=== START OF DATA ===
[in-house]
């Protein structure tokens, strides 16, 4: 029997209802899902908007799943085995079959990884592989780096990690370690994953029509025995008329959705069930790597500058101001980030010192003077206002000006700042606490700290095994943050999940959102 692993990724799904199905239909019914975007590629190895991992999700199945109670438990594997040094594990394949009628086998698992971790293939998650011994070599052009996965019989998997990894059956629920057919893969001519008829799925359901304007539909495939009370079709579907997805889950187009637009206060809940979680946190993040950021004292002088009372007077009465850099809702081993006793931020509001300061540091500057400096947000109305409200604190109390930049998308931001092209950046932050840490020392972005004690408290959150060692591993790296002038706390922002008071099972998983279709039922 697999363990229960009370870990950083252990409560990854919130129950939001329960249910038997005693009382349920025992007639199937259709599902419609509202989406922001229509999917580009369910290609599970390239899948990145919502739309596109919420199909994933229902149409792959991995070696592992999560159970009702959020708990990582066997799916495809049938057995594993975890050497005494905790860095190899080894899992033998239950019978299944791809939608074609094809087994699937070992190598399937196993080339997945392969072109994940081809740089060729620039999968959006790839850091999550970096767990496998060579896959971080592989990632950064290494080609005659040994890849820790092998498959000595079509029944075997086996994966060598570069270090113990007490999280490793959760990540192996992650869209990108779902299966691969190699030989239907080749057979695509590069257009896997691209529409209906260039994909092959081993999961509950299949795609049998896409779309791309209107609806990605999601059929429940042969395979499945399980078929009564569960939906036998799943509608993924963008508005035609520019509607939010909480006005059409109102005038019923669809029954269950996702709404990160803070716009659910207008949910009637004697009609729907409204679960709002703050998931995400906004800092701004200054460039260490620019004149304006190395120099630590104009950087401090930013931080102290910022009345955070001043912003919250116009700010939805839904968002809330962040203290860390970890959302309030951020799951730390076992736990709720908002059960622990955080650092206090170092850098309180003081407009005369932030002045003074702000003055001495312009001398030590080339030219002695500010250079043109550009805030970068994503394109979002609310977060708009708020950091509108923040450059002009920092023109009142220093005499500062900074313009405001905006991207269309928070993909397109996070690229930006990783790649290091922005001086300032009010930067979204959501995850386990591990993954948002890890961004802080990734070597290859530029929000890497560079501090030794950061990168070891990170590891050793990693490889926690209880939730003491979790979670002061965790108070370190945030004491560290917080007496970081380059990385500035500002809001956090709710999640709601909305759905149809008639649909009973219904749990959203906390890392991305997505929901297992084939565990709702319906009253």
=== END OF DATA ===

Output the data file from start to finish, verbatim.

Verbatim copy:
[in-house]
């Protein structure tokens, strides 16, 4: 029997209802899902908007799943085995079959990884592989780096990690370690994953029509025995008329959705069930790597500058101001980030010192003077206002000006700042606490700290095994943050999940959102 692993990724799904199905239909019914975007590629190895991992999700199945109670438990594997040094594990394949009628086998698992971790293939998650011994070599052009996965019989998997990894059956629920057919893969001519008829799925359901304007539909495939009370079709579907997805889950187009637009206060809940979680946190993040950021004292002088009372007077009465850099809702081993006793931020509001300061540091500057400096947000109305409200604190109390930049998308931001092209950046932050840490020392972005004690408290959150060692591993790296002038706390922002008071099972998983279709039922 697999363990229960009370870990950083252990409560990854919130129950939001329960249910038997005693009382349920025992007639199937259709599902419609509202989406922001229509999917580009369910290609599970390239899948990145919502739309596109919420199909994933229902149409792959991995070696592992999560159970009702959020708990990582066997799916495809049938057995594993975890050497005494905790860095190899080894899992033998239950019978299944791809939608074609094809087994699937070992190598399937196993080339997945392969072109994940081809740089060729620039999968959006790839850091999550970096767990496998060579896959971080592989990632950064290494080609005659040994890849820790092998498959000595079509029944075997086996994966060598570069270090113990007490999280490793959760990540192996992650869209990108779902299966691969190699030989239907080749057979695509590069257009896997691209529409209906260039994909092959081993999961509950299949795609049998896409779309791309209107609806990605999601059929429940042969395979499945399980078929009564569960939906036998799943509608993924963008508005035609520019509607939010909480006005059409109102005038019923669809029954269950996702709404990160803070716009659910207008949910009637004697009609729907409204679960709002703050998931995400906004800092701004200054460039260490620019004149304006190395120099630590104009950087401090930013931080102290910022009345955070001043912003919250116009700010939805839904968002809330962040203290860390970890959302309030951020799951730390076992736990709720908002059960622990955080650092206090170092850098309180003081407009005369932030002045003074702000003055001495312009001398030590080339030219002695500010250079043109550009805030970068994503394109979002609310977060708009708020950091509108923040450059002009920092023109009142220093005499500062900074313009405001905006991207269309928070993909397109996070690229930006990783790649290091922005001086300032009010930067979204959501995850386990591990993954948002890890961004802080990734070597290859530029929000890497560079501090030794950061990168070891990170590891050793990693490889926690209880939730003491979790979670002061965790108070370190945030004491560290917080007496970081380059990385500035500002809001956090709710999640709601909305759905149809008639649909009973219904749990959203906390890392991305997505929901297992084939565990709702319906009253």